Twenty-one years on, we are presented with the frank recognition of new, disturbing trends and some depressing signs of failure. But the first task to which Faithful Cities calls us, quite properly, is the celebration of what is good. Core to this report is an affirmation of the tenacity of the urban Church to its vocation to stand with Jesus Christ beside the poor and powerless: ‘Faith is still vibrant, diverse and alive in the city’ [1.20].
The accumulated benefit of the Church’s capacity to abide in the city is described by the report as ‘faithful capital.’ This is a re-working of the term ‘social capital’ used to identify those elements of experience, inherited culture and environment that contribute to the cohesion of society. This term embraces the contribution to the common good by congregations of other faiths, making it a challenging concept that perhaps deserves greater exploration than the report allows.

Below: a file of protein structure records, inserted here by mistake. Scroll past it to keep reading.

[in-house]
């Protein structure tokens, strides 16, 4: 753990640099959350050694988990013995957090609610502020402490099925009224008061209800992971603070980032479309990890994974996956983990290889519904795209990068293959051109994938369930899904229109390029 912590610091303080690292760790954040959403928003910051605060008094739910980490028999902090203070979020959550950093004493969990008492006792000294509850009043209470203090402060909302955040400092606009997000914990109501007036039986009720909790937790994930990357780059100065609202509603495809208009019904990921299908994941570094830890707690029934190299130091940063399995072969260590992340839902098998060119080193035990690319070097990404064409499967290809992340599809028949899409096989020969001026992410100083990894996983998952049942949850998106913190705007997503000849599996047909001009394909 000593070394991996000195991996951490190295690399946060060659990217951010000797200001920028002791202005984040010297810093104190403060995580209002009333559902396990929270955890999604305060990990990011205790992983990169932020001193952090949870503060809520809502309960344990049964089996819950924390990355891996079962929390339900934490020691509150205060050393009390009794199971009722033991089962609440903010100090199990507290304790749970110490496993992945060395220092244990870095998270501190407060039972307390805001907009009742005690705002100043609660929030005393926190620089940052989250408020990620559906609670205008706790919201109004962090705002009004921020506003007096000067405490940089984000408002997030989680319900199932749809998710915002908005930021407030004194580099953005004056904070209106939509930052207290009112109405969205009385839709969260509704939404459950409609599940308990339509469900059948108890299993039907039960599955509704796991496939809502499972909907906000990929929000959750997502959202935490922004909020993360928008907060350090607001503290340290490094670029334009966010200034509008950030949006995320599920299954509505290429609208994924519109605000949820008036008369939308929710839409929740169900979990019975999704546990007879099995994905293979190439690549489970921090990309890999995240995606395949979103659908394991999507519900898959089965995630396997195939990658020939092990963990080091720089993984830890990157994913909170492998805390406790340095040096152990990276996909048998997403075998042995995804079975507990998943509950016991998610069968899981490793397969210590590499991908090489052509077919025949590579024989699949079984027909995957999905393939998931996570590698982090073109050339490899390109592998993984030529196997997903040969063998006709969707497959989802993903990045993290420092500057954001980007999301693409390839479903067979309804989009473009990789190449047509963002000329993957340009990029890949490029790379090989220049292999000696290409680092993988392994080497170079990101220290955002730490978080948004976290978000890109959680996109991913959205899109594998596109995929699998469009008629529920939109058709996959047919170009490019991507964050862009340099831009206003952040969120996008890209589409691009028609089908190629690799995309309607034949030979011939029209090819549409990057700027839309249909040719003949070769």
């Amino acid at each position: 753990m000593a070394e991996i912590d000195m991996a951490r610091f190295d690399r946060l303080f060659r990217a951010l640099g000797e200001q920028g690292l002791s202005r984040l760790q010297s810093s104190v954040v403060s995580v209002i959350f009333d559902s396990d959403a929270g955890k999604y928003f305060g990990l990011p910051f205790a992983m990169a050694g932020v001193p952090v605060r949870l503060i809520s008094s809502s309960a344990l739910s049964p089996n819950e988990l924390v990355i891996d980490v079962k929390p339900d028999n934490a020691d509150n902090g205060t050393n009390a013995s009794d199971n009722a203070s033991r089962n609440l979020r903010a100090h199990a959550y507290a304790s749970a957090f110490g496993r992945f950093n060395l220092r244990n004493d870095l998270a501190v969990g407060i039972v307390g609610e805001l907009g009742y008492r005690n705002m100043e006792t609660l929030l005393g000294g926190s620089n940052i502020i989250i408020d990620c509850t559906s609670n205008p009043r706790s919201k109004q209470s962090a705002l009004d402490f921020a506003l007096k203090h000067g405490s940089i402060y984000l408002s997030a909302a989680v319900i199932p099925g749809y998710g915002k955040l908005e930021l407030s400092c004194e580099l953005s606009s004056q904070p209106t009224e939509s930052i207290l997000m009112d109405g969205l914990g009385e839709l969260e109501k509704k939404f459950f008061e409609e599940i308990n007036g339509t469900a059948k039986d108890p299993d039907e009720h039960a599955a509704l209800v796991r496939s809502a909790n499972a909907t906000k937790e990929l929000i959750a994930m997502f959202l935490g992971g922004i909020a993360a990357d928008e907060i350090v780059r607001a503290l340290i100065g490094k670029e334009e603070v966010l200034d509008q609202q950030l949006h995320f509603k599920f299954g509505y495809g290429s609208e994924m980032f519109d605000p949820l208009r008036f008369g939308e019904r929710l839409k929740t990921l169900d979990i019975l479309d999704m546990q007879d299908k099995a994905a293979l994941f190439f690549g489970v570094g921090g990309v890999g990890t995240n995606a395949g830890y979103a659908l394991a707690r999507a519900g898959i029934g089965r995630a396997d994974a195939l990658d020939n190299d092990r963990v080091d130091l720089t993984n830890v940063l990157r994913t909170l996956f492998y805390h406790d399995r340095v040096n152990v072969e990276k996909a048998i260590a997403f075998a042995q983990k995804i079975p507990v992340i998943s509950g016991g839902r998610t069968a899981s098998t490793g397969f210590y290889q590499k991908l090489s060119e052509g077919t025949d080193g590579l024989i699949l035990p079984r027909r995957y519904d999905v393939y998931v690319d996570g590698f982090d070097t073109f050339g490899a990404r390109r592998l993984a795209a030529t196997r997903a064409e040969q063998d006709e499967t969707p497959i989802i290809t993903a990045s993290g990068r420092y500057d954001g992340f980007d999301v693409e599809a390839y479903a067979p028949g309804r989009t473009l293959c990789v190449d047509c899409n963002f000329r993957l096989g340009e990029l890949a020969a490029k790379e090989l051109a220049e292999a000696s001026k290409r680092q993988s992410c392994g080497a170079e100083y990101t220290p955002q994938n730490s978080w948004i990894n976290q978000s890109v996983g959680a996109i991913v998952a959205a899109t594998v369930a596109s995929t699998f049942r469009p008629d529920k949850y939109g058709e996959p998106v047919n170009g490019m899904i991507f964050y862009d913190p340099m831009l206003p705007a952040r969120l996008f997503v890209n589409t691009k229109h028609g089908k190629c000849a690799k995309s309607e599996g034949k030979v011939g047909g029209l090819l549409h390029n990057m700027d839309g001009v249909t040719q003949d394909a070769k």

But the language of ownership, capital and investment can also sit uneasily with some of what Faithful Cities presents to us. The sketch of what has happened in the past twenty-one years reveals some areas in which poverty has become more effectively masked, as those who are not ‘stakeholders’ in the growth of material affluence slip from view. The significant areas of challenge that this report identifies on the world stage are globalization and the impact of the internet and IT, new areas of international instability and threat. At home it identifies growth in social exclusion; conflicts around diversity; growth in disparity of income and opportunity; the rise of consumerism; and an increasing life/work imbalance.